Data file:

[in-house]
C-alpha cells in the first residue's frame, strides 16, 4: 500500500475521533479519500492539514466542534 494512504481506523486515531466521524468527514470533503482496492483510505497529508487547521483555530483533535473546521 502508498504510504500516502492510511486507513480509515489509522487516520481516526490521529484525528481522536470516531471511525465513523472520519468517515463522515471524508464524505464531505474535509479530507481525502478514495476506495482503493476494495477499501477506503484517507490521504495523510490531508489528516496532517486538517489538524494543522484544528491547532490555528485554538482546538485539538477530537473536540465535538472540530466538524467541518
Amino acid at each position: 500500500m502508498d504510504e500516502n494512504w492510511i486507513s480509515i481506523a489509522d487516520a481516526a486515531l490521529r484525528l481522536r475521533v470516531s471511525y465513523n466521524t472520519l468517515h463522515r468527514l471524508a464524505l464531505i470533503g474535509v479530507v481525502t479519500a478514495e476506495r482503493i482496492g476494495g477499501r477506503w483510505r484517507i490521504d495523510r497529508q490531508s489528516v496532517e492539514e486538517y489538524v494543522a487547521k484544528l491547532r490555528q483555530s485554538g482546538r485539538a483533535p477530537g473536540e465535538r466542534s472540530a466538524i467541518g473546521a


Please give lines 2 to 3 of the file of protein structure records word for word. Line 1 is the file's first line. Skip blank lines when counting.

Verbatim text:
C-alpha cells in the first residue's frame, strides 16, 4: 500500500475521533479519500492539514466542534 494512504481506523486515531466521524468527514470533503482496492483510505497529508487547521483555530483533535473546521 502508498504510504500516502492510511486507513480509515489509522487516520481516526490521529484525528481522536470516531471511525465513523472520519468517515463522515471524508464524505464531505474535509479530507481525502478514495476506495482503493476494495477499501477506503484517507490521504495523510490531508489528516496532517486538517489538524494543522484544528491547532490555528485554538482546538485539538477530537473536540465535538472540530466538524467541518
Amino acid at each position: 500500500m502508498d504510504e500516502n494512504w492510511i486507513s480509515i481506523a489509522d487516520a481516526a486515531l490521529r484525528l481522536r475521533v470516531s471511525y465513523n466521524t472520519l468517515h463522515r468527514l471524508a464524505l464531505i470533503g474535509v479530507v481525502t479519500a478514495e476506495r482503493i482496492g476494495g477499501r477506503w483510505r484517507i490521504d495523510r497529508q490531508s489528516v496532517e492539514e486538517y489538524v494543522a487547521k484544528l491547532r490555528q483555530s485554538g482546538r485539538a483533535p477530537g473536540e465535538r466542534s472540530a466538524i467541518g473546521a